The Osborne 1 was the first commercially successful portable microcomputer, released in April, 1981 by Osborne Computer Corporation. It weighed 23.5 pounds (10.7 kg), cost US$1795, and ran the then-popular CP/M operating system. Its principal deficiencies were a tiny 5 inch (13 cm) display screen and single sided, single density floppy disk drives whose disks could not contain sufficient data for practical business applications. Its design owed much to that of the Xerox NoteTaker, a prototype developed at Xerox PARC in 1976.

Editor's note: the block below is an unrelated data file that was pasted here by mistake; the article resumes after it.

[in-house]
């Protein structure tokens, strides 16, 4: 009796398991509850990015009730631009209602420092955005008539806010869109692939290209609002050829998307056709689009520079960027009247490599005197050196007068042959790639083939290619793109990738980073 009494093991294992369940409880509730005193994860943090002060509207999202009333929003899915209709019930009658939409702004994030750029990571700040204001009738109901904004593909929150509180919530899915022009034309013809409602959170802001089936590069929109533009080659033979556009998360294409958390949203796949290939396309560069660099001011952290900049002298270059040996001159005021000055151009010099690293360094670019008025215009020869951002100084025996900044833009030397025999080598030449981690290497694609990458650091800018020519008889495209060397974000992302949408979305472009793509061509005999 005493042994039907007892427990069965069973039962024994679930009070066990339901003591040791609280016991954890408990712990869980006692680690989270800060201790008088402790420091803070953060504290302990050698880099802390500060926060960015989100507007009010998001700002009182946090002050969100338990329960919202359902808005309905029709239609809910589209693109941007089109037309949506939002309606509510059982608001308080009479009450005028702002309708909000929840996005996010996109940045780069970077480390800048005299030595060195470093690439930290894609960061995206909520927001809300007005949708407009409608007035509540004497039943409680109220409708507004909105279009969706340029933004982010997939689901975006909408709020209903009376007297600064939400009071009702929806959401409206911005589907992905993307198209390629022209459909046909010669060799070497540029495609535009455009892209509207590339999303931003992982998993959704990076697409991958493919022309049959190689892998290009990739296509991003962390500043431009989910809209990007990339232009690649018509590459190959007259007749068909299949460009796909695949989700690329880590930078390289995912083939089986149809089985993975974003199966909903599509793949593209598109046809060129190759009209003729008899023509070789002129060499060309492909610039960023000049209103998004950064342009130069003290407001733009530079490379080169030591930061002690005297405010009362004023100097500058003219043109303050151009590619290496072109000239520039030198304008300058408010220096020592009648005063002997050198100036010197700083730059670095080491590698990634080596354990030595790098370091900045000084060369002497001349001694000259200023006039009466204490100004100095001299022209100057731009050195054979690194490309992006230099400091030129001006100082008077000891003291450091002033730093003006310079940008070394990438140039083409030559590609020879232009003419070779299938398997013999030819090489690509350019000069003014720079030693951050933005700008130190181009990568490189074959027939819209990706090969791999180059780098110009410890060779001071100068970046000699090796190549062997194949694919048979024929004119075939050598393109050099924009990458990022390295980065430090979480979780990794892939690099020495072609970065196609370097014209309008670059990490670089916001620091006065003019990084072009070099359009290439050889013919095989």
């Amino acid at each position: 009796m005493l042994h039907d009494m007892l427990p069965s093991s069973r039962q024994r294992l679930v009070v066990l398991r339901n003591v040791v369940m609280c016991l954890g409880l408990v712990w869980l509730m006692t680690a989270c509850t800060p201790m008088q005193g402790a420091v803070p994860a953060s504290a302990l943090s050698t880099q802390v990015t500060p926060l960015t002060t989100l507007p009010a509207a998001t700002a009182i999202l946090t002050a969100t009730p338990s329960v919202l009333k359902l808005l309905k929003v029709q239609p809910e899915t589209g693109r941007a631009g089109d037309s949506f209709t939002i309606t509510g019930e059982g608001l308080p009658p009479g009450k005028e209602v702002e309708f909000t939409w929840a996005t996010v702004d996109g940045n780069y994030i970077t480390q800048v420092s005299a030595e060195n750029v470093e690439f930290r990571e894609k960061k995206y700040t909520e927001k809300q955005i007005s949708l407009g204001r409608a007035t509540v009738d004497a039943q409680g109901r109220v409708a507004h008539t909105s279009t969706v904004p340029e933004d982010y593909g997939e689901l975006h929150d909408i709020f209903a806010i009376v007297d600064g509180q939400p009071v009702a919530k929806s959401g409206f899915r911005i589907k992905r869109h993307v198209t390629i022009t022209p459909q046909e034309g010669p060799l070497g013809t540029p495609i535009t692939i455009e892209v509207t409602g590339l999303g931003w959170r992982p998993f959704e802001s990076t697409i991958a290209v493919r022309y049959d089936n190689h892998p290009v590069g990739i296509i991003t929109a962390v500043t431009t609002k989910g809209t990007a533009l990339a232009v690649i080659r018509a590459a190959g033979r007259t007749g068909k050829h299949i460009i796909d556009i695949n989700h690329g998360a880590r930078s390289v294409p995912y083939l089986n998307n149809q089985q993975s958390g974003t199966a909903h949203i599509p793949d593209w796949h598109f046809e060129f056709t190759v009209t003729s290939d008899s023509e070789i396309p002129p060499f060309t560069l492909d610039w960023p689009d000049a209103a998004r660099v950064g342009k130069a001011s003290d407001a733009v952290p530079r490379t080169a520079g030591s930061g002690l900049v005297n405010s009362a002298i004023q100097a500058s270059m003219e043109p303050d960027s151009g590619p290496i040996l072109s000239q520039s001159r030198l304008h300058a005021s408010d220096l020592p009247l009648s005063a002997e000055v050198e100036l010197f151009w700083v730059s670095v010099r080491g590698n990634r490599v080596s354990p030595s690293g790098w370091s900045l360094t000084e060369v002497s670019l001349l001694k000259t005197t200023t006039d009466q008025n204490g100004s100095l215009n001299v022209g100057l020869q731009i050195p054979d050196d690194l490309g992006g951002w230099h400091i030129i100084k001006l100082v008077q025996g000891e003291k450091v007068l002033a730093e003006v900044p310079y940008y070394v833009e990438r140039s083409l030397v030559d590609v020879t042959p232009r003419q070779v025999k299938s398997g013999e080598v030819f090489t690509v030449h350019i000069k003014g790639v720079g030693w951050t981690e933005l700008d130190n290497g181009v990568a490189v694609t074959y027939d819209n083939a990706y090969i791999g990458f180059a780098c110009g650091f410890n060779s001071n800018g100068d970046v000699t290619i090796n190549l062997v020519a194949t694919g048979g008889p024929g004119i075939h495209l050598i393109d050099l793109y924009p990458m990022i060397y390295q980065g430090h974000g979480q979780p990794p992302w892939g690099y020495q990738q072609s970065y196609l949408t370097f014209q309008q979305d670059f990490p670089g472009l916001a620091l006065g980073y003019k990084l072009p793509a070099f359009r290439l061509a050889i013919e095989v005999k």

At its peak, Osborne Computer Corporation shipped 10,000 Osborne 1 units per month. The computer was widely imitated as several other computer companies started offering low-priced portable computers with bundled software. The Osborne 1 was about the size and weight of a heavily packed suitcase; one commercial humorously pointed out that it did not quite fit under an airplane seat. As such it is now classified as a "luggable" computer in comparison to later laptop designs. The Osborne's popularity was surpassed by the similar Kaypro II which had a much more practical 9 inch (23 cm) CRT that could display the standard 80 characters on 24 lines as well as double density floppies that could store twice as much data.
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